Omega-3s.txt
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Omega-3s

Gabe Mirkin, M.D.

 
The American Heart Association recommends eating at least two 
servings of fish per week. Fish, particularly cold-water, fatty fish 
such as salmon, mackerel, herring, sardines, trout and tuna, contain 
omega-3 fatty acids that help to protect against heart disease. 

Omega-3s can help prevent blood platelets from clotting and sticking 
to artery walls in the form of cholesterol-rich plaques. Most heart 
attacks happen when blood clots lodge in veins and arteries, 
preventing blood from circulating properly. Omega-3s may also help 
prevent inflammation in diseases such as rheumatoid arthritis, and 
lack of omega-3s may also cause mood disorders such as post-partum 
depression. 

All seafood contains some, including non-fatty fish, such as 
halibut, flounder, perch, trout and cod. Shrimp, lobster, clams, and 
oysters also provide decent amounts of omega-3s, as do freshwater 
fish. 

Wild fish are not richer in omega-3 fish oils than farm-raised 
varieties. Farm-raised fish such as salmon and trout won't grow 
without omega-3 fatty acids in their diet, so fish farmers add it to 
the fish meal. Farmed catfish and tilapia, however, do not need 
omega-3 fatty acids, so these farm-raised fish have little or no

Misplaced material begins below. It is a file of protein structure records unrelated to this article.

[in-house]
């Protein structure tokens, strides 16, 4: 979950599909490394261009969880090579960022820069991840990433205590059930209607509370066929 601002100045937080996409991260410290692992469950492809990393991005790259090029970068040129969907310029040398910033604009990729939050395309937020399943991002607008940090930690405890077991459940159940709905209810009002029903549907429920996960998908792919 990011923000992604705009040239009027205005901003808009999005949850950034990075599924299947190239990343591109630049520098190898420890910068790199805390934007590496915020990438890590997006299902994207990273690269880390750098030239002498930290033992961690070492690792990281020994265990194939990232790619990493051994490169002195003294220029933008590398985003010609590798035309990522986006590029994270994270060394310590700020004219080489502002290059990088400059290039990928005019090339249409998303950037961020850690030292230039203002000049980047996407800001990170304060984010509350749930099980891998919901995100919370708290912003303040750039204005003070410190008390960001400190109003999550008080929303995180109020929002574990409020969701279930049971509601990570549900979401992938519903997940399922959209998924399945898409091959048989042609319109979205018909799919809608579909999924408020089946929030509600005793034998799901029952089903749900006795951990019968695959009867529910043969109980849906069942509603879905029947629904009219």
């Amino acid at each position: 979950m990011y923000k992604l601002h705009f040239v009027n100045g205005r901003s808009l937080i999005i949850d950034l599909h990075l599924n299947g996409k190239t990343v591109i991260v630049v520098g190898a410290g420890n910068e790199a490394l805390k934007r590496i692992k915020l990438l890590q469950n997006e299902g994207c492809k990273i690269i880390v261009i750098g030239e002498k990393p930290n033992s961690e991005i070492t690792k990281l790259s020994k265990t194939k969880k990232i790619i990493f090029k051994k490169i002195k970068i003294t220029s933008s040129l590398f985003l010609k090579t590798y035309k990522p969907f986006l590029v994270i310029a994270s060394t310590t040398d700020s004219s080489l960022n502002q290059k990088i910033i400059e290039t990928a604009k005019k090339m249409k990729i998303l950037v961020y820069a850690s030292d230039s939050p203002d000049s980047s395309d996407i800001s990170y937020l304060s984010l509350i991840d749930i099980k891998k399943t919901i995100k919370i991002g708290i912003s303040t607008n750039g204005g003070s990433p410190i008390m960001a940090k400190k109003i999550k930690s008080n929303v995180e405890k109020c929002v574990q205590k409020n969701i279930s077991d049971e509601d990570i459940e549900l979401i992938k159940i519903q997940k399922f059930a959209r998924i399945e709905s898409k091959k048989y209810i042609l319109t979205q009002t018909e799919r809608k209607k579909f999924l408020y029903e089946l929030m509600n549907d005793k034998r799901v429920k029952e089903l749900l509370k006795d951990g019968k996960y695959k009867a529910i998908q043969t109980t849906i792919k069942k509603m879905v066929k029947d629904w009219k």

omega-3s. In the wild, fish get their omega-3s from algae, plankton 
and other fish that they may eat. 

You don't need to eat fish to get omega-3s. You can get omega-3s by 
eating whole grains, beans, such as soybeans and seeds. Flaxseeds 
are among the richest plant sources of omega-3s.

Many people avoid fish because of fear of mercury poisoning. Nearly 
all fish contain some amount of methyl mercury, which theoretically 
can damage nerves, particularly during fetal growth. Mercury is 
released into the air by pollution. Rainwater brings it into streams 
and oceans, where bacteria transform it into methyl mercury. Fish 
get their dose as they feed on algae and other organisms. Older, 
larger fish that eat other fish accumulate the most methyl mercury, 
so big carnivores such as swordfish and tuna pose the greatest risk 
to susceptible populations. Methyl mercury is stored in the flesh 
and there is no way to remove it.

The Food and Drug Administration recommends that pregnant women and 
women who might become pregnant, nursing mothers, and young children 
not eat shark, swordfish or large tunafish. They should eat plenty of other types of fish and shellfish. If a pregnant woman chooses to avoid seafood, she should make sure she gets plenty of omega-3's from seeds such as flaxseed, or from supplements. The FDA does not recommend any limits on fish consumption for the general population.
Omega-3's from plants 

Checked 10/20/12